I mean, it's not a problem when it's just a few lines, but when you have a lot of code, and you have to scroll further down to see, what do parts of it mean, and then jump back... It just seems backwards to me.
And yes, I know there is "let ... in", and if I ever start writing in functional languages I will use it, but when reading functional programs, I see way more "where" than "let ... in".
It's the same thing you'd have to do when the code was factored out into separate functions, which is generally (though not universally) seen as good practice in those circumstances in languages that don't have `where`. You want to be able to see a high level overview of what the function is doing and then drill down into the details, rather than be overwhelmed by all the details right from the start.
Nevertheless, functions (with names) differ from 'where' clauses in precisely that: they have a name, and ideally, a function's name might tell you everything you need to know about it, though in practice, it is hard to fully and unambiguously state a function's contract in its name, especially if it has side effects.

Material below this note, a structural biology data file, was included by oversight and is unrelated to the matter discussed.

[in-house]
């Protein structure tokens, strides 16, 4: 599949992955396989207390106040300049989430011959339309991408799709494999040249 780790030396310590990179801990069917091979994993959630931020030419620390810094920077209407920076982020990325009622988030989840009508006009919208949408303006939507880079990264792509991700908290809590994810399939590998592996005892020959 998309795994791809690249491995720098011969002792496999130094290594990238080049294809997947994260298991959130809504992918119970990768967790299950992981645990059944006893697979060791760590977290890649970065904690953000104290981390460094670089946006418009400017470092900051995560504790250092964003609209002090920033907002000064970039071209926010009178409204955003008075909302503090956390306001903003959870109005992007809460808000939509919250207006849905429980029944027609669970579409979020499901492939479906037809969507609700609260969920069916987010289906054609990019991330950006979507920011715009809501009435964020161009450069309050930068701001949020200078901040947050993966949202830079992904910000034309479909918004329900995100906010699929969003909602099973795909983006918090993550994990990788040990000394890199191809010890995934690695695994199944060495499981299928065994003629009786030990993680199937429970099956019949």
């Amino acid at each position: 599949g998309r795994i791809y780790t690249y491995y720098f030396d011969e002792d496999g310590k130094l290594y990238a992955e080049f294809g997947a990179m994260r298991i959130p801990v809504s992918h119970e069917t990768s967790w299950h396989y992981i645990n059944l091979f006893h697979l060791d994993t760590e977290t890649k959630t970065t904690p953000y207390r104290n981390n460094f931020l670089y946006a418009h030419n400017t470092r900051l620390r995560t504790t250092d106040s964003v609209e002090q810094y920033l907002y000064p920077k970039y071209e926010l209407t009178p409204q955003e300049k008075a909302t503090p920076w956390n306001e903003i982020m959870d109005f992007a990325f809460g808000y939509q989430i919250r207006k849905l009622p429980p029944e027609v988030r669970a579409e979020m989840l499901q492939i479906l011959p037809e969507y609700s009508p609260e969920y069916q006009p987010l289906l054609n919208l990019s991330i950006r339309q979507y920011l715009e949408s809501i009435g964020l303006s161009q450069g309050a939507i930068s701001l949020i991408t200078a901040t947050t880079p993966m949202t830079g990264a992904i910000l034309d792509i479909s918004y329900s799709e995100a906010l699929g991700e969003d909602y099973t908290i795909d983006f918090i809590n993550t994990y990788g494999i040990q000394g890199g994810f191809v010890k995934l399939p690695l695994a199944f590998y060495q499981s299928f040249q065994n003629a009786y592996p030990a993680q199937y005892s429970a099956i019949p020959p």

I doubt it is possible for a language to be such that everything that matters in understanding a given part is always lexically local. I think we need to look to tools, rather than syntax, to help with that.
Huh? What's the difference in "naminess" between:
bar x = ...
foo x y = bar (x + y)
foo x y = bar (x + y)
where bar x = ...
I always think that let ... in ... can also use where. My mistake.
A brief skim over the revised definition of Standard ML indicates that it was abandoned at some point. I've no idea if Caml or OCaml kept it.
That said, I'm reasonably sure that the syntactic construct (insofar is it is used in programming languages) originated with the ISWIM introduced in this paper, which was rather influential in its day, perhaps especially in the functional programming community.
Here is a version of LCF with that first ML from 1977: https://github.com/theoremprover-museum/LCF77
> ML (Meta Language) is a general-purpose functional programming language. It has roots in Lisp, and has been characterized as "Lisp with types". It is known for its use of the polymorphic Hindley–Milner type system, which automatically assigns the types of most expressions without requiring explicit type annotations, and ensures type safety – there is a formal proof that a well-typed ML program does not cause runtime type errors.